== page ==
Back in 1993 veteran wargamers Stuart Asquith and Jack Alexander published a set of rules, called “Big Wars” for use with 54mm toy soldiers after the style of H G Wells “Little Wars”. Big Wars retained the simplicity of Little Wars but introduced mechanisms that would be recognisable to the modern wargamer of smaller scale figures. Over on the FunnyLittleWars Yahoo Group messrs IJ and AG began a discussion about Big Wars and I offered to umpire a game between them to try out the rules for a bit of fun.
The umpires overview of the table
The initial dispositions, the Turks have concentrated to the south west of the field behind the cover of low hills and the ruins of a temple from an earlier civilisation.
The plan was that I would set up a terrain on my games table and allocate armies to each player. H G Wells used to play his games on the floor and would rig up a curtain to go across the room so that each player could not see his opponents opening dispositions. To emulate this I emailed Ian and Alan with photos of what could be seen at table top level from different points along their respective baselines. The table measures 8’ x 6’ which we split into 6” squares annotated 1 to 16 along the length and A to L across the width so that the players could instruct me where to place their opening dispositions.
To the north east the Russian forces prepare to occupy what appears to be a deserted village.
Infantry are formed in units of 10 plus officer and standard bearer, Cavalry comprise 5 troopers plus officer and an Artillery battery is 1 gun plus 4 gunners. Each 6” square can accommodate two units of infantry or one of cavalry or one battery of artillery. Infantry and artillery must start in a square on line A while cavalry can start from line A or B. Units can also start off table but the player has to specify on which square they will enter the table.
The Turkish line begins it's advance
The background to the game is that the main campaign in the mountain passes of the Balkans has bogged down into siege and trench warfare around the city of Plevna. To break the stalemate the Turks have sent a force over the Caucasus mountains in a raid to sweep across the Caucasian Plain, moving fast on a broad front living off the land and destroying everything in their path, emulating Sherman’s march to the sea during the American Civil War.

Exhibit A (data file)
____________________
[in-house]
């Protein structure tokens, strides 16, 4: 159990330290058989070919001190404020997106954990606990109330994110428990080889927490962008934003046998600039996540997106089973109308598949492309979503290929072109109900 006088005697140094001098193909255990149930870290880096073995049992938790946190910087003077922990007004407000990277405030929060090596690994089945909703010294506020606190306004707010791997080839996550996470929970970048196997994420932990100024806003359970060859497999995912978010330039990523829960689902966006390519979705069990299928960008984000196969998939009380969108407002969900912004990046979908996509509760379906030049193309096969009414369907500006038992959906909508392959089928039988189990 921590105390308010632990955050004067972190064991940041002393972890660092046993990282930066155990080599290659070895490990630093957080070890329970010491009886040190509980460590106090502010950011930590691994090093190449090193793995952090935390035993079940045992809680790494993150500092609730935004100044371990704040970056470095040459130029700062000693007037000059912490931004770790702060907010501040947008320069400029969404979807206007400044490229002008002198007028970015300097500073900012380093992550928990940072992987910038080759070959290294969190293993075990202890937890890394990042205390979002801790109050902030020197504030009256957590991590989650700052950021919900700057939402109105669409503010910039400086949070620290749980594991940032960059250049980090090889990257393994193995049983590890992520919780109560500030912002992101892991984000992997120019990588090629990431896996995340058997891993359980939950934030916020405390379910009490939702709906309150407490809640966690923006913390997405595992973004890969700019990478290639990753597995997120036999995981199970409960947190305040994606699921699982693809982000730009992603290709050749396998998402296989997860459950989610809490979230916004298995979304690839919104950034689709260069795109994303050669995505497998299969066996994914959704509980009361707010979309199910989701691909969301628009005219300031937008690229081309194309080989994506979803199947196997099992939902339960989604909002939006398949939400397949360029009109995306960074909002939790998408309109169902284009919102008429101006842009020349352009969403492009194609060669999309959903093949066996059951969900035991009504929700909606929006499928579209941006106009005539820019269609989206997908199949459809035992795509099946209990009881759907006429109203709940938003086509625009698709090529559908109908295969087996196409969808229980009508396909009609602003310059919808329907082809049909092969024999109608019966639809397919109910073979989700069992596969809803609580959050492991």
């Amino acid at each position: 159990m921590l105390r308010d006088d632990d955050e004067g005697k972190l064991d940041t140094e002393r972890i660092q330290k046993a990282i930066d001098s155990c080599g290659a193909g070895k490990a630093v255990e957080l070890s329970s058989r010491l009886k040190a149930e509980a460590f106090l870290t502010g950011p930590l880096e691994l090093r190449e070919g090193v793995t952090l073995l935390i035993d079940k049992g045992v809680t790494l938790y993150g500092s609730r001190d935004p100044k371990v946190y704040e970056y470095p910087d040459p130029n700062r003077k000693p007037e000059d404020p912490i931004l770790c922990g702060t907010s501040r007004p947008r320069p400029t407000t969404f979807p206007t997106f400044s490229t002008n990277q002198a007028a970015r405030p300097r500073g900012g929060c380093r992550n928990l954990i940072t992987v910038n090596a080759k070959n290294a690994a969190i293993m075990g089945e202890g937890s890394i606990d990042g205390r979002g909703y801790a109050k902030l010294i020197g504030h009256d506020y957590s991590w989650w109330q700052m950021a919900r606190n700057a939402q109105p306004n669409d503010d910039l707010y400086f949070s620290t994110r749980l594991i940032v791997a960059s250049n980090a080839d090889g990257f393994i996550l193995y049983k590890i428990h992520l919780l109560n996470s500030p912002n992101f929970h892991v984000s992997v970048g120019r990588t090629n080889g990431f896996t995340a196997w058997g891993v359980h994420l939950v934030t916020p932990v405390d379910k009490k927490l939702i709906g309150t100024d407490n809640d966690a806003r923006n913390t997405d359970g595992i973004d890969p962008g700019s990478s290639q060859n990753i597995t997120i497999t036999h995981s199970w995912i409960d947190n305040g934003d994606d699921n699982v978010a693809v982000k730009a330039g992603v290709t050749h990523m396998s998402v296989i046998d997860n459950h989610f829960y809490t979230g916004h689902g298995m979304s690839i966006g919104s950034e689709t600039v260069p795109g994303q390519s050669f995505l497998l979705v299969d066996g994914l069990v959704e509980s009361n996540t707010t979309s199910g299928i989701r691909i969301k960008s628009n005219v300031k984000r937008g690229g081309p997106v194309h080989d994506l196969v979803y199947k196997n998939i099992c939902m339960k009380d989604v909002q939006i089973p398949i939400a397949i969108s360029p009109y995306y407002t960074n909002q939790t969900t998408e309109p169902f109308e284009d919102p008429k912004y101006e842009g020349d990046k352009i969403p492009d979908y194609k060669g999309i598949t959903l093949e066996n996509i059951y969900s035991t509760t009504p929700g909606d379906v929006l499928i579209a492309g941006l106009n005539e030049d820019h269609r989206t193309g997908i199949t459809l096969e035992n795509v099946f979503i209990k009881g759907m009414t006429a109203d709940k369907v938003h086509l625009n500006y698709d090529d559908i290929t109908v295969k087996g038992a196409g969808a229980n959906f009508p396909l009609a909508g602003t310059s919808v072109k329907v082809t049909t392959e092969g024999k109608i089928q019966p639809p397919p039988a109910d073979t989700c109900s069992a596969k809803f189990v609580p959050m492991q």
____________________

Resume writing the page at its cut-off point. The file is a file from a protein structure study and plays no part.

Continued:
The Guard infantry, mountain guns and Naval contingent are deployed to the right flank.
Supported by mountain artillery, without any expectation of resupply or reinforcement their orders are to avoid pitched battle, march north in a feint towards Rostov then turn east avoiding Tsaritsyn (Volgograd) to attack Astrakhan from the landward while a naval flotilla makes a co-ordinated attack from the Caspian Sea. Attached to the command are a group of Prussian advisers, veteran officers recently released from service after their victory in France, and a Naval contingent who will provide liaison with the flotilla for the attack on Astrakhan.
In the centre the Turkish light horse move to the crest of the hill.
The raid has two objectives, the first to draw enemy troops and resources away from the main theatre in the Balkans, the second to encourage a rising of the Kazakh and Uzbek cities of the Khiva Khanate, who have suffered the humiliation of Russian conquest in recent decades. The capture of Astrakhan would provide a forward port through which they could be supplied with arms, the Cities are opportunists who will only back the winning side but it is hoped they will heed the call to jihad by their coreligionists but if that does not succeed the expedition will revert to bribery, it carries 30,000 pieces of gold provided by the British and American Governments who will are pleased to assist in any mischief which may cause the Russians some difficulty.
The light horse emerging from the ruins are conversions by Ross Macfarlane
Tomorrow, the Russians respond.